The majority of U.S. news is still produced by men, new report finds
The majority of news coverage in the United States is still written or produced by men, according to a report released today by the Women's Media Center.
At 20 of the nation's top media outlets, men produce about 62.3 percent of news coverage, according to the report, which examined 24,117 pieces of content from newspapers, wire services, television and internet media.
The report, the fifth annual edition of its kind, has found "areas of progress, regress and, sadly, outright pushback," Julie Burton, the president of the Women's Media Center, wrote in a foreword to the report.
"Too many male CEOs, producers and editors remain in their comfort zones and default to hiring and promoting those who are like them," Burton wrote. "Male executives must be willing to intentionally chart a different course, expand the talent pool without trepidation and develop a more concerted and, perhaps, radical strategy for equally sharing power with women."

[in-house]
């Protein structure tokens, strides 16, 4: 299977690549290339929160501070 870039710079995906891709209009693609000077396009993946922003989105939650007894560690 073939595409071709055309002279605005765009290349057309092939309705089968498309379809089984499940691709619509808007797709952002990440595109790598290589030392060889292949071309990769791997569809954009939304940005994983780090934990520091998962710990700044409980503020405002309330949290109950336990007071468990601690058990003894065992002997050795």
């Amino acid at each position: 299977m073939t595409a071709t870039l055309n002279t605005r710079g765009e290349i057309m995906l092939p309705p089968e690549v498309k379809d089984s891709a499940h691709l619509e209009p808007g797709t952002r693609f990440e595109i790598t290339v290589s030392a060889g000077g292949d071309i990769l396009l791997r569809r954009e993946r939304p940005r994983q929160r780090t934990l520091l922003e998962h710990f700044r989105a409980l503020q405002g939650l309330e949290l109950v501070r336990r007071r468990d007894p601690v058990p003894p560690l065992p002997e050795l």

The lack of gender parity is most evident at major TV news networks, where men report three times as much of the news as women do, according to the report. At ABC, CBS and NBC, work by women field reporters and correspondents has decreased to 25 percent in 2016 from 32 percent in 2015.
At newspapers and internet media, the story is a little better. Men produce 62 percent of the news at major print outlets and 54 percent in digital media. The biggest gender disparities at America's major newspapers are at the New York Daily News (76 percent male), USA Today (70 percent male) and The Denver Post (66 percent male).
The greatest gender parity among major newspapers is at the San Jose Mercury News (56 percent), The Washington Post (57 percent) and the Los Angeles Times (60 percent). The New York Times, which has been criticized recently for promoting men over women, has made some progress over the last year: Last year's survey found that female bylines comprised 32 percent of its news report; this year they comprised about 39 percent.
You can read the full report here.
Correction: A previous version of this story misspelled Julie Burton's name.